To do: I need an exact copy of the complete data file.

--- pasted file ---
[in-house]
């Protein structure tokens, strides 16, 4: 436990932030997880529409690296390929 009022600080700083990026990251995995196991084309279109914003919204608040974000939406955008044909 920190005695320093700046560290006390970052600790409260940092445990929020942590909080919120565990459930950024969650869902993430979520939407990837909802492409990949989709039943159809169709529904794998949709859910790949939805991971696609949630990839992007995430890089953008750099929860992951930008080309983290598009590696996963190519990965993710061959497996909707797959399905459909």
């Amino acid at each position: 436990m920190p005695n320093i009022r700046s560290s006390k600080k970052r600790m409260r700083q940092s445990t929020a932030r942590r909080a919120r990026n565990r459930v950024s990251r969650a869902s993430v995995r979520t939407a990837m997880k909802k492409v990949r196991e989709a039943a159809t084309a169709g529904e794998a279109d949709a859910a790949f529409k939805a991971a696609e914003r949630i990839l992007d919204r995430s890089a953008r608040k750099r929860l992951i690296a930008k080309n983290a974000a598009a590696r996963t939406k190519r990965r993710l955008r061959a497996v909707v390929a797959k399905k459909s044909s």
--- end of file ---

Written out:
[in-house]
């Protein structure tokens, strides 16, 4: 436990932030997880529409690296390929 009022600080700083990026990251995995196991084309279109914003919204608040974000939406955008044909 920190005695320093700046560290006390970052600790409260940092445990929020942590909080919120565990459930950024969650869902993430979520939407990837909802492409990949989709039943159809169709529904794998949709859910790949939805991971696609949630990839992007995430890089953008750099929860992951930008080309983290598009590696996963190519990965993710061959497996909707797959399905459909």
């Amino acid at each position: 436990m920190p005695n320093i009022r700046s560290s006390k600080k970052r600790m409260r700083q940092s445990t929020a932030r942590r909080a919120r990026n565990r459930v950024s990251r969650a869902s993430v995995r979520t939407a990837m997880k909802k492409v990949r196991e989709a039943a159809t084309a169709g529904e794998a279109d949709a859910a790949f529409k939805a991971a696609e914003r949630i990839l992007d919204r995430s890089a953008r608040k750099r929860l992951i690296a930008k080309n983290a974000a598009a590696r996963t939406k190519r990965r993710l955008r061959a497996v909707v390929a797959k399905k459909s044909s």